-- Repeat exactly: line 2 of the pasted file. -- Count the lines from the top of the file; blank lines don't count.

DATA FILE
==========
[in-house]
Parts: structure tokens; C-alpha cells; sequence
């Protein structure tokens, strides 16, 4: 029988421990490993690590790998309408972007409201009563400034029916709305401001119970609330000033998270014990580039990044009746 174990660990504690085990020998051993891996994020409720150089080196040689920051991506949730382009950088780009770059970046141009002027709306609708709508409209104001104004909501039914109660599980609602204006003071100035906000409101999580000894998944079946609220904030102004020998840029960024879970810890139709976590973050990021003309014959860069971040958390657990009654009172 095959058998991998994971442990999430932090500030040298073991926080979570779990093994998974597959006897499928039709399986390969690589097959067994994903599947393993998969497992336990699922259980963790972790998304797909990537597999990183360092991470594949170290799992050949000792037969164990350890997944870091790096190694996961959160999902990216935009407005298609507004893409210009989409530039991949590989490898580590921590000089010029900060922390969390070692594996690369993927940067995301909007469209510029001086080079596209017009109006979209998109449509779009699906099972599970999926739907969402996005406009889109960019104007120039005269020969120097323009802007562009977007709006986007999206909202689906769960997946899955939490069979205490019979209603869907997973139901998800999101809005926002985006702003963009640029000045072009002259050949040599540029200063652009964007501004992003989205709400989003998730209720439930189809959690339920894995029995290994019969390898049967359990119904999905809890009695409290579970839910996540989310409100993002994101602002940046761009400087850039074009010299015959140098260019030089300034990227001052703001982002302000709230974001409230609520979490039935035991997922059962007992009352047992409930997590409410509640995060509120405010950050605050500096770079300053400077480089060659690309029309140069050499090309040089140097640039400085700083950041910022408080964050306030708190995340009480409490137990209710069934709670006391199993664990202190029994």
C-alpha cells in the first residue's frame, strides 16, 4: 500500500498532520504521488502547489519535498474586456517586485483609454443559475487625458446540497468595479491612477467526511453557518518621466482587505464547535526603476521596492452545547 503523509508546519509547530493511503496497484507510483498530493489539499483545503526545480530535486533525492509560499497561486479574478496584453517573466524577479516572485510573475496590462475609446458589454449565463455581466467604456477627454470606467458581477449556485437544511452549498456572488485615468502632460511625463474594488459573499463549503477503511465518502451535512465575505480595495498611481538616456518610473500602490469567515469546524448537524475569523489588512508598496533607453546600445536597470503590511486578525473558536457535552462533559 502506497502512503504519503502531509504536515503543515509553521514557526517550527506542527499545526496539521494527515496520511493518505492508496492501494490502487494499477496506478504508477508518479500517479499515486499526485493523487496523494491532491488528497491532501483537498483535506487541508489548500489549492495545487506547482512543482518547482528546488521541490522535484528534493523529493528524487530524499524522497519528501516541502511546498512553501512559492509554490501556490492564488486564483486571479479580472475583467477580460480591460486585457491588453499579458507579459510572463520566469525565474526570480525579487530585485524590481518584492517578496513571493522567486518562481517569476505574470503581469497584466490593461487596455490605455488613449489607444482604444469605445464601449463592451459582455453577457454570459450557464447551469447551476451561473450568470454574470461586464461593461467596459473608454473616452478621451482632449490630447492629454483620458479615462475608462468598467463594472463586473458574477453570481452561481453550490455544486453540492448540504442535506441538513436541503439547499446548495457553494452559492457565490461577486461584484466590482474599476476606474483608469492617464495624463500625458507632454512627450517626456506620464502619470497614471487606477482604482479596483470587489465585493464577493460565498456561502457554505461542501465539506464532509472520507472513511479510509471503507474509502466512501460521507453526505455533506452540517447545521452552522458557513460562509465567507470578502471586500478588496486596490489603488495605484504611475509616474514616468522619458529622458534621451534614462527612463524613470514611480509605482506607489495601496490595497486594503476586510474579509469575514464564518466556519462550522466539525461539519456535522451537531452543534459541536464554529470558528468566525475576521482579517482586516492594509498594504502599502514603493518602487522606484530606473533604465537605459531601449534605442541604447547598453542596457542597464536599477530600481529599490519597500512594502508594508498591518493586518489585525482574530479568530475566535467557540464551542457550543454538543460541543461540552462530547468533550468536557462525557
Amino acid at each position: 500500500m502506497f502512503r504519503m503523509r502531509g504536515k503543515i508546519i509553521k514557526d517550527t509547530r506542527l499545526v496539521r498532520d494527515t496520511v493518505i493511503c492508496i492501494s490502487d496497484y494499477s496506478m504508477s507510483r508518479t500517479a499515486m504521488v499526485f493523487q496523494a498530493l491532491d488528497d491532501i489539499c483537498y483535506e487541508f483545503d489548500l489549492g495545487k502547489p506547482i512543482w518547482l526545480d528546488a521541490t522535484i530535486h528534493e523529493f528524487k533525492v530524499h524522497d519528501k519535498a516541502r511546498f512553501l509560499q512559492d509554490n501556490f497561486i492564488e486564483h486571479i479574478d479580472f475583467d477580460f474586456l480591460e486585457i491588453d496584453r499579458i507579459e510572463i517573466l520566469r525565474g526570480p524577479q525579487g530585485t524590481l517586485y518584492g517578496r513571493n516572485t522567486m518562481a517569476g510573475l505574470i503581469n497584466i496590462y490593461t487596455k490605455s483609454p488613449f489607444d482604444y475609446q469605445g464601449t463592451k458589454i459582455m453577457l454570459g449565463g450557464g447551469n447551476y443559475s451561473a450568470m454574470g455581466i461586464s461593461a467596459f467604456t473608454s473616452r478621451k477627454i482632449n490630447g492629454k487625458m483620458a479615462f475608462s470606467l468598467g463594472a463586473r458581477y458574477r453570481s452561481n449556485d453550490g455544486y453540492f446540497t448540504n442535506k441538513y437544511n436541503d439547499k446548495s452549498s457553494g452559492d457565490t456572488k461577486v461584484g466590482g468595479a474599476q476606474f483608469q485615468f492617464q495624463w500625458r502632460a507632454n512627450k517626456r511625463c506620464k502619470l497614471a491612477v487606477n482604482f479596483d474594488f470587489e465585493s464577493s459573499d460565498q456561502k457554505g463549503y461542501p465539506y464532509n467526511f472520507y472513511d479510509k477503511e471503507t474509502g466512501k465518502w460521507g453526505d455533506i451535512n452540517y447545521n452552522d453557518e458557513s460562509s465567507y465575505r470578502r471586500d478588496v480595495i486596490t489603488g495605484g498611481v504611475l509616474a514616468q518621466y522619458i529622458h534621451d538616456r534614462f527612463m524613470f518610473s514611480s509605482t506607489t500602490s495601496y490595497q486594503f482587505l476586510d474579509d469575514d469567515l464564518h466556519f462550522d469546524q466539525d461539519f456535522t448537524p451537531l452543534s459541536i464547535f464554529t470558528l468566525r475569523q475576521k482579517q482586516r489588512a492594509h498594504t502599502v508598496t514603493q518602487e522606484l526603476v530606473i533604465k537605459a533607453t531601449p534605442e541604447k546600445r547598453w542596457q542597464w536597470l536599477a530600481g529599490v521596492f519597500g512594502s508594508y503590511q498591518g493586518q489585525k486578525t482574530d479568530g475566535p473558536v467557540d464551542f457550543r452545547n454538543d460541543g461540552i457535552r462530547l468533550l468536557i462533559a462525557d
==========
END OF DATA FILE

Parts: structure tokens; C-alpha cells; sequence